3. Brow powder- My mom gave this to me because she wasn't going to use it. Applied with an Ecotools brush just at the base of my lashes, it gives a precise line. My brows are the opposite of sparse and don't need additional definition, but to extend the brow, I might use it with the same flat tipped brush.
  4. Burt's Bees Red Dahlia lip balm, $5- I have yet to find a vegan, plastic free lip balm that gives a flattering color like this (Update: since a child ate my lip balm, I order Urb Apothecary's lip and cheek tint. The founder accommodates plastic free orders). I'm vain and it feels like it brightens my whole face. One tube seems to last forever, and Burt's Bees has a takeback program for empty containers. I'm considering Fig and Yarrow lip balm, but I don't know if the shade will show up on me. Also I split my lip open as a child and that's why I have a scar and the Burt's Bees kind of hides it
If you're looking for more refillable cosmetics, here's a great list of six brands at varying price points.

Paris to Go

Zero Waste Wardrobe III: Pants and Skirts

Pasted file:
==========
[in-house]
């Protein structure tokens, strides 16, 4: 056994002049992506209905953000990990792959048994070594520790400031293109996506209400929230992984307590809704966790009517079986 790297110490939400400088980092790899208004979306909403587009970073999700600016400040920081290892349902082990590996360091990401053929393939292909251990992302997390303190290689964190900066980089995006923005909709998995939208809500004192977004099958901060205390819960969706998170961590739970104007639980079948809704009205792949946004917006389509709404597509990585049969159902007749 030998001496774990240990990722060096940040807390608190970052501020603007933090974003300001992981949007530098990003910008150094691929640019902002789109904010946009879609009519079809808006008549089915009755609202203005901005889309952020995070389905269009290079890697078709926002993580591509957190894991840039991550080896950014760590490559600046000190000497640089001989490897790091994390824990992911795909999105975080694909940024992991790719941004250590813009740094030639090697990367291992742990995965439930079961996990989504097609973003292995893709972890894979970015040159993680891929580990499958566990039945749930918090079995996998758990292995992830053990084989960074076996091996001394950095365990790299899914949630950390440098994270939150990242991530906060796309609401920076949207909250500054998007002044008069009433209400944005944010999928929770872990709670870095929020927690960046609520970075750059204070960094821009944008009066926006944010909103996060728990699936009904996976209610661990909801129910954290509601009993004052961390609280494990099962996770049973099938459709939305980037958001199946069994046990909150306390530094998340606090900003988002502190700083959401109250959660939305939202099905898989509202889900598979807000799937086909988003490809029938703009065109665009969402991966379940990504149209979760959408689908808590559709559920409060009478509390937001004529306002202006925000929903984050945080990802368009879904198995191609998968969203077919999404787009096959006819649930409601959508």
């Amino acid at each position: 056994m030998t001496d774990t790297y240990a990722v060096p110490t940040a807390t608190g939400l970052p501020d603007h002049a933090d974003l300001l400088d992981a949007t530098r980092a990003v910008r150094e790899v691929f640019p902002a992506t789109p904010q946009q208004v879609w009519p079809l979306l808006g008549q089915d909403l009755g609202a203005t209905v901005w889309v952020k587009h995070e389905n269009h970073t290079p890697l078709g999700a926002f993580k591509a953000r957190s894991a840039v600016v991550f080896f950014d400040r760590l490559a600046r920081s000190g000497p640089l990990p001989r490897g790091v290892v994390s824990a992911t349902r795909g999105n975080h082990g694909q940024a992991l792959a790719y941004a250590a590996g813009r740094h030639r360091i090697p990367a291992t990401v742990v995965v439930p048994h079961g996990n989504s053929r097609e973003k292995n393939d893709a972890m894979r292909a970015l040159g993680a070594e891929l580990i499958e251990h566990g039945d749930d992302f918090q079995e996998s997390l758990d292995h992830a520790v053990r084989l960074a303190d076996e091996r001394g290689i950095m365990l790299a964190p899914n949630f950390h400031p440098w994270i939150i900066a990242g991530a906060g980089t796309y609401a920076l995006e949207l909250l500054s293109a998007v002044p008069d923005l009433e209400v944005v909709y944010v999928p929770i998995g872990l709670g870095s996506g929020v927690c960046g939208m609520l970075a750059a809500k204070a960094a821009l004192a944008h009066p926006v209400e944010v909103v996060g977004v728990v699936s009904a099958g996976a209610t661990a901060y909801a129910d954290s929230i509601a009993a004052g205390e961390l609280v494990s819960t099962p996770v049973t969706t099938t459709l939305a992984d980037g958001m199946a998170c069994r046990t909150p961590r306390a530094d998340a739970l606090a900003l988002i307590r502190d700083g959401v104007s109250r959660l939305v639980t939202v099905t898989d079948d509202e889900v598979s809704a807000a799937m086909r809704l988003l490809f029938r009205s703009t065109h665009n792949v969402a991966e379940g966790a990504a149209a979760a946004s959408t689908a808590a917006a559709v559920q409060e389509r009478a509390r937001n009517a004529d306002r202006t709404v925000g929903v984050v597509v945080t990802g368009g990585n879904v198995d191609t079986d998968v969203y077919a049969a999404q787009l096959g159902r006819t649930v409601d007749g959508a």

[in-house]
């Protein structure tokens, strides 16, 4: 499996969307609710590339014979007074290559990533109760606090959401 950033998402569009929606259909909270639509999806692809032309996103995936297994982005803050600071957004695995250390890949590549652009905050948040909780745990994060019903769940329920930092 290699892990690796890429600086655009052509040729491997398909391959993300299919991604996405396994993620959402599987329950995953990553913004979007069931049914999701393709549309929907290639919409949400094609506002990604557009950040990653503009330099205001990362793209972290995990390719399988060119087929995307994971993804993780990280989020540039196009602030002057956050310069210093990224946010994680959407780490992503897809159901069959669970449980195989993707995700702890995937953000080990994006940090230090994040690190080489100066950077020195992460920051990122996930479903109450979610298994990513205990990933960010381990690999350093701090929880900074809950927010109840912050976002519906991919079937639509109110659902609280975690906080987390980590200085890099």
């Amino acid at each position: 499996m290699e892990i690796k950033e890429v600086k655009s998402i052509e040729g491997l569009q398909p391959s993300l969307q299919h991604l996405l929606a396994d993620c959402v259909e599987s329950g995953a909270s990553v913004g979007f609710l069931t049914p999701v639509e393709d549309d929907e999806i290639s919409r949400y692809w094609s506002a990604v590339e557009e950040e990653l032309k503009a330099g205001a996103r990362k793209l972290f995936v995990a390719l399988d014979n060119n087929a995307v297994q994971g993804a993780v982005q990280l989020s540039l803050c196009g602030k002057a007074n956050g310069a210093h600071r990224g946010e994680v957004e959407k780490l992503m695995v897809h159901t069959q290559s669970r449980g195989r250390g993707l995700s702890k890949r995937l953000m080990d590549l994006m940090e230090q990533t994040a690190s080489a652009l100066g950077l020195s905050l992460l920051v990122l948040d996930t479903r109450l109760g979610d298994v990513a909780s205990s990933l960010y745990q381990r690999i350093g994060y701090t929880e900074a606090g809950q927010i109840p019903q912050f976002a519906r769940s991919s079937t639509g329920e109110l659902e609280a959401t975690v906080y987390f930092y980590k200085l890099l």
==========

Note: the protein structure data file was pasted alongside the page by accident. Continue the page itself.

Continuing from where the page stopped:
I don't like fabric between my legs. It feels invasive. Give me a well made skirt, silk lined, with a grosgrain waistband and invisible zip closure, any day. The first one I really fell in love with was at Alaia, one of his full skater skirts with curved seams. It was astonishingly sculptural, with a system of hook closures and taffeta stiffening, curved to dip slightly at the back. The material was smooth and supple, not the knit garbage Mariah Carey wears, but the thick woven wool favored by Stephanie Seymour. I didn't realize until I got home that the skirt had slits concealed all around the waist- here I thought I was getting this modest gathered fashun thing, but it was actually super revealing. I wore it to work a lot because I loved the way it rustled when I walked from the fridge to my desk but then a coworker said something along the lines of "You can't wear that without expecting to get the business," whatever that means so I sold it for $800 on eBay and bought a plane ticket to Paris.